What do young people in federal jobs have to say about early career pipelines?

Three young professionals shared both the good and the bad of getting their start in the federal government.

The Biden administration has been unambiguous about its plans to create more opportunities for young people in the federal government.

The President’s Management Agenda’s strategy to strengthen and empower the federal workforce features a heavy emphasis on early-career talent and interns. Notably, the White House set an ambitious goal to hire 35,000 people through the federal internship program in fiscal 2023.

And earlier this year, the Office of Personnel Management and the Office of Management and Budget provided agencies with guidance on how they could recruit more early-career talent. It’s pushing agencies to specifically offer more paid internship opportunities and work to reduce unpaid internships.

The focus on the issue from top White House officials is clear. But what do those young people who currently occupy positions across government have to say about their experiences? And what does it mean for these major policy pushes?

During a webinar hosted by the White House under the auspices of the PMA in June, several young professionals who recently got their start in government as interns shared their feedback.

Caroline King was hired as an intern at the Federal Aviation Administration in June 2021 and recently started a full-time position at the FAA. She said she initially hadn’t considered a career in government and only heard about the FAA because her brother is a pilot.

She said agencies should encourage their current interns to share information about their experiences and federal opportunities with their circles.

“Encouraging interns to share with their networks what they’re doing, because we’re going to trust the people that we already know,” King said. “Everyone already has their network.”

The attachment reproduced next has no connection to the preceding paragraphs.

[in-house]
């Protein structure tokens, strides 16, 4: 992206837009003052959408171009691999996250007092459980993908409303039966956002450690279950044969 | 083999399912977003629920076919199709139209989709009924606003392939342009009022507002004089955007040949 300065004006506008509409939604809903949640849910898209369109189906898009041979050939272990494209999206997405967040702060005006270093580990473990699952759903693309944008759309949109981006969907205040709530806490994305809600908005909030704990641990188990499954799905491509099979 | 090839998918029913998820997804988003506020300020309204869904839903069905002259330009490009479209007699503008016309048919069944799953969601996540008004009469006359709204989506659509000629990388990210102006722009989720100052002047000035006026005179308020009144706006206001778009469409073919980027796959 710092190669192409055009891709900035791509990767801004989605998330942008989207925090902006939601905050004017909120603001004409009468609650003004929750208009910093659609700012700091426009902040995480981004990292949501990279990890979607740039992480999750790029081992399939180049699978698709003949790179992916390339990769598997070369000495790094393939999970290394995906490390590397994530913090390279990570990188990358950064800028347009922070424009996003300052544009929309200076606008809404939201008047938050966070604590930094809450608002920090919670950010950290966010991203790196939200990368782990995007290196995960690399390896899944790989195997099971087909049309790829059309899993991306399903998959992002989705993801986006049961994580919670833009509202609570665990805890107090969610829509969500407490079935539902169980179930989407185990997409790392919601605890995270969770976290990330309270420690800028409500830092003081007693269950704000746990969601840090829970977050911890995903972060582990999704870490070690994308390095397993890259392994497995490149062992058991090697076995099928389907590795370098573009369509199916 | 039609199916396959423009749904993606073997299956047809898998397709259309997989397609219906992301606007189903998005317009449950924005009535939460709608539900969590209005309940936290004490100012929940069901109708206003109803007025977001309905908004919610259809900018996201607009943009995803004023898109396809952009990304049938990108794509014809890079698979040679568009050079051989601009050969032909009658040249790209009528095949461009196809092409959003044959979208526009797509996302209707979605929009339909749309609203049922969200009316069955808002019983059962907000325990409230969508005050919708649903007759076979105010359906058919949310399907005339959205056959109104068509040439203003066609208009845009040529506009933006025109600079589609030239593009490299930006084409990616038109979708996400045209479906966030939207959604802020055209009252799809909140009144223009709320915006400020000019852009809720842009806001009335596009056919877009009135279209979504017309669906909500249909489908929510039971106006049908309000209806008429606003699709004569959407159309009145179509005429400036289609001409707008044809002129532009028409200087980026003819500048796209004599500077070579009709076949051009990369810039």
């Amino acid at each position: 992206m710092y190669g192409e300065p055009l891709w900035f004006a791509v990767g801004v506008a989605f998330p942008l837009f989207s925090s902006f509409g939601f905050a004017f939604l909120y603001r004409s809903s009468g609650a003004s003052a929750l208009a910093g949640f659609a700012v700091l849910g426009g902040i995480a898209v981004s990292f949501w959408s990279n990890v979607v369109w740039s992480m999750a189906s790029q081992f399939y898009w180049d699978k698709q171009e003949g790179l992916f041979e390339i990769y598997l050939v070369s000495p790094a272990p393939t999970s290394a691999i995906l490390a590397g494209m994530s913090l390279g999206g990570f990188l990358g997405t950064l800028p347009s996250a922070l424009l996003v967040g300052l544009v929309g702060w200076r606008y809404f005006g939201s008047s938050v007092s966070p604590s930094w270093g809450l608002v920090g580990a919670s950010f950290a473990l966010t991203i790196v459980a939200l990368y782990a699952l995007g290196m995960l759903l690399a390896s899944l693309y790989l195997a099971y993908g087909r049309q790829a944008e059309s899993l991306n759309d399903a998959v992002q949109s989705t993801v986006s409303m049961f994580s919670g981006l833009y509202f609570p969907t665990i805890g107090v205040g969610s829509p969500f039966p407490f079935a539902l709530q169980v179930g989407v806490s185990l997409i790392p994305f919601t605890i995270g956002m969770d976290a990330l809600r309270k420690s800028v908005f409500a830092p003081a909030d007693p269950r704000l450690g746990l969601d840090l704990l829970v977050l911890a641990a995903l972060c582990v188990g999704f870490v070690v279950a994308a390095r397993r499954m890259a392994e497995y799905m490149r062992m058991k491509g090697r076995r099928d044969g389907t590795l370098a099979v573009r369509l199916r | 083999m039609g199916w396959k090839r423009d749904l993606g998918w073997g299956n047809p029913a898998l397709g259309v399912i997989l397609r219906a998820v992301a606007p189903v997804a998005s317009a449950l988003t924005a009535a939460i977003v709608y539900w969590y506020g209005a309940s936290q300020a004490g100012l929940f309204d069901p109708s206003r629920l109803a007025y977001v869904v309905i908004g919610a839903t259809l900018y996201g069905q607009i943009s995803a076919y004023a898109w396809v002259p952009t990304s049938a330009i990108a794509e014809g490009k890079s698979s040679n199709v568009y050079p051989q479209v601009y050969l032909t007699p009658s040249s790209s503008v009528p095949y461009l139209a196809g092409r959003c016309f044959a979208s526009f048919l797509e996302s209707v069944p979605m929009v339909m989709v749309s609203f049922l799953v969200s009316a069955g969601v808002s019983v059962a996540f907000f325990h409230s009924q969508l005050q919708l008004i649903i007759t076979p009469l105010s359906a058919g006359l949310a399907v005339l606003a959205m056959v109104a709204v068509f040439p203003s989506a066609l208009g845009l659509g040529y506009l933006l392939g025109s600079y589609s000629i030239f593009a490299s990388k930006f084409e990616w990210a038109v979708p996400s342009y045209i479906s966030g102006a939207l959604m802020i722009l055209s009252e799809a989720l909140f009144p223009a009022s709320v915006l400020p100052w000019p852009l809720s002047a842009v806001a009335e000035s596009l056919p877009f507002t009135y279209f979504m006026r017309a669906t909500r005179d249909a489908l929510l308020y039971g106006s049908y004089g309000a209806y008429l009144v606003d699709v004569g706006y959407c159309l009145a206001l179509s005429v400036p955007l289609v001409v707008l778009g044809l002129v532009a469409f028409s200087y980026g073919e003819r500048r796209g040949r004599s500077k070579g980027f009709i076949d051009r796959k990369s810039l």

Cory Schwarze landed an internship at Oak Ridge National Laboratory’s Spallation Neutron Source, a research center that features the most intense pulsed neutron beams in the world. As a Tennessee local, he highlighted how Oak Ridge labs made it a priority to have local schools and colleges share pamphlets about their internship opportunities. “That’s how a lot of kids find out about it,” Schwarze said.

But finding the website where he could apply to the Oak Ridge position wasn’t as accessible. “There was a very special portal that you had to find and it was pretty difficult to find,” he said. He said having a one-stop portal for federal internships, like the one OPM rolled out earlier this year, “would be amazing.”

Anna Setzer started out as an intern in OMB’s Office of Information and Regulatory Affairs and most recently landed a job at the Department of Transportation as part of the Pathways program for interns and recent graduates. She highlighted the need to be “persistent” to start a career in government, as she had to apply to agencies multiple times before hearing back.

“It’s sometimes a little hard to get in,” Setzer said. “And then there are a lot of different opportunities. So yes, you might not like ‘x’ agency, but you can always try a different agency within the federal government. But also knowing you don’t want to work in federal government is also an important thing to know. But you won’t know until you’ve tried it.”

The experience of being around “talented, smart and dedicated” public servants, she said, is something that stuck with her.

“Knowing that you’re working towards the public good, I think it’s something that propelled me into wanting to continue to stay in as I start my new role,” Setzer said.

Making the path into federal service more straightforward and seamless for people like Setzer will ultimately be the job of the White House and agencies as they execute the priorities in the PMA.

As OPM Director Kiran Ahuja put it at the outset of the webinar, “The experience of interns and early career hires is a microcosm of frankly what we’re trying to accomplish with the workforce priority itself.”

Nearly Useless Factoid

By Alyssa Miguel

An ostrich’s eye is bigger than its brain.

Source: National Institute of Environmental Health Sciences

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